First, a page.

Review: Rachel Cross, Headteacher, Cippenham Infant School
love about this book is the fact that it can be used to support children with or
without communication difficulties: this makes it fantastic to use with a range
of children, even including your average child as a model for those children in
a group who do have such difficulties. The book is aimed primarily at the Early
Years Foundation Stage children and staff, but all children will benefit as a
preparation for Key Stage 1 Literacy lessons, including story telling and
book has seven chapters covering:
structure and nature of story time
core aspects of language (very useful indeed for those who are non-specialists)
supportive strategies for developing children's language
framework for developing the words involved in the core stories
developing vocabulary from this point onwards - 3 levels (i) vocabulary
building, (ii) building sentences, (iii) sequencing and narrative. Also included
in this chapter are the Early Learning Goals covered within Stories for
the programme with parents and carers
make your assessments and keep appropriate records to show progress. There is a
very useful l education plan (IEP) included in this chapter
stories included in this book are
Eggs (topic: farm animals)
Goldilocks and the Three Bears (topic: things in our homes)
Line (topic: clothes)
Enormous Turnip (topic: family and pets/growing)
in the Jungle (topic: jungle animals)
story has a three-level development programme of language skills from
introducing vocabulary, sentence and phrase construction moving on to sequencing
and narrative. The work to be undertaken is written out in just the right amount
of detail to ensure that even the non-specialists can carry out this programme
but allows enough scope for individual interpretation. The plans are given
weekly for each level, broken over a two page spread into daily activities which
build on each other and including an appropriate parent/carer activity.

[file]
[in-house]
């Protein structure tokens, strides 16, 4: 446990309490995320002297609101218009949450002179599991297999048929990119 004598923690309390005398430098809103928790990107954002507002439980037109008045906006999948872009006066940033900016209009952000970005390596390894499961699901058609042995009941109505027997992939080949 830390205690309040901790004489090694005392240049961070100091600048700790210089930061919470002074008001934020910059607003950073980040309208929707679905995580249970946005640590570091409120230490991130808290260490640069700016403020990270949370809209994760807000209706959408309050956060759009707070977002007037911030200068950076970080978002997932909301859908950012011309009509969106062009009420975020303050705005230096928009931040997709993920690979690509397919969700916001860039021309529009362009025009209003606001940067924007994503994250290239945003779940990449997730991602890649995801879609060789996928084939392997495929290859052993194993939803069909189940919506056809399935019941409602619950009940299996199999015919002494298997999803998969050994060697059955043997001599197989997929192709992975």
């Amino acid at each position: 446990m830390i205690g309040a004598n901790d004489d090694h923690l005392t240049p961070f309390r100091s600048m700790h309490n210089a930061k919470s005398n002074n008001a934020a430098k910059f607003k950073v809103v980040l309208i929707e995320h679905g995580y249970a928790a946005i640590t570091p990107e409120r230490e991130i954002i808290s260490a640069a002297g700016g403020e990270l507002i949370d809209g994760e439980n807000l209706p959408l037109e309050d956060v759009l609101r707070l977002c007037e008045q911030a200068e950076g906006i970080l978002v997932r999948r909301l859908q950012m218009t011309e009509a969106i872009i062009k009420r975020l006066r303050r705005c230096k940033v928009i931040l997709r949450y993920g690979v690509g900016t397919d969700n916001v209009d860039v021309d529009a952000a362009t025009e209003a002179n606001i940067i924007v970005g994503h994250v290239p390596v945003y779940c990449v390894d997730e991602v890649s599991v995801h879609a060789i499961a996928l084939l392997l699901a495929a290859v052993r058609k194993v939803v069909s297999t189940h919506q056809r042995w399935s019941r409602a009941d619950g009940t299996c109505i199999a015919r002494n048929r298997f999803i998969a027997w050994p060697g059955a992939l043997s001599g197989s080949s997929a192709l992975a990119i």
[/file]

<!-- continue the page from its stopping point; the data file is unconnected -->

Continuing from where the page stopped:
now had this book in use in my school for the last term I have seen first hand
the benefits of its easy to use style on the support assistant who has been
using it and on the group of children who have immensely enjoyed the sessions
and have begun to talk more about the stories and are starting to put together
more coherent, albeit short, sentences. The support assistant has been
instrumental in providing additional resources to ensure she and the children
get the most out of the activities, e.g. making a nearly full size washing
machine from a box. Many of the resources have been made with the children which
helps them to understand and become more involved with the stories.
details of courses run by the author, Rebecca Bergmann, click
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Nicky Middleton (2009)
This book is described as a programme to support the early
development of language through storytime and is mainly aimed at early years
practitioners, although childminders, parents and carers could use it as well.
It starts by explaining the difficulties some children face if they have
delayed language development, even with something as simple as enjoying a story
at storytime. The author, a Specialist Speech and Language Therapist, sets out
very clearly the different aspects of language and how best to teach a child to
understand simple instructions; for example; how an adult can phrase a sentence
more simply. She explains how to look for key verbs, nouns and concepts within
popular children’s stories and how to present them in a way that any child can
The information is set out in an easy to read format, with tables detailing
various activities for presenting stories. Comprehensive weekly plans are given
for five different well-known stories, which start by building basic vocabulary
and eventually lead to the children making up stories of their own.
The book contains photocopiable resources for use as visual aids to support
the children’s learning, illustrated by Kate Wood, a Speech and Language
Therapist. All other necessary resources are listed and mostly consist of easily
available items, such as toy animals or play food.
I found the book easy to understand and the instructions were all very clear.
It is an excellent resource for use in any early years setting and I would
recommend this book to anyone caring for a child with delayed language.
I give the book a score of 10 out of 10.
£18.50 FREE postage
Reviewed by Janet Morrison, SLT,
Derbyshire County PCT in
the Royal College of
Speech and Language Therapists Bulletin 2009
book turns around story time for young children with language difficulties. It
takes what can be a confusing activity and turns it into a way of supporting
for Talking is a structured language
programme that uses familiar children’s stories (eg, Dora’s Eggs) as the basis
for a series of activities.
each story there are three levels: teaching vocabulary, building sentences and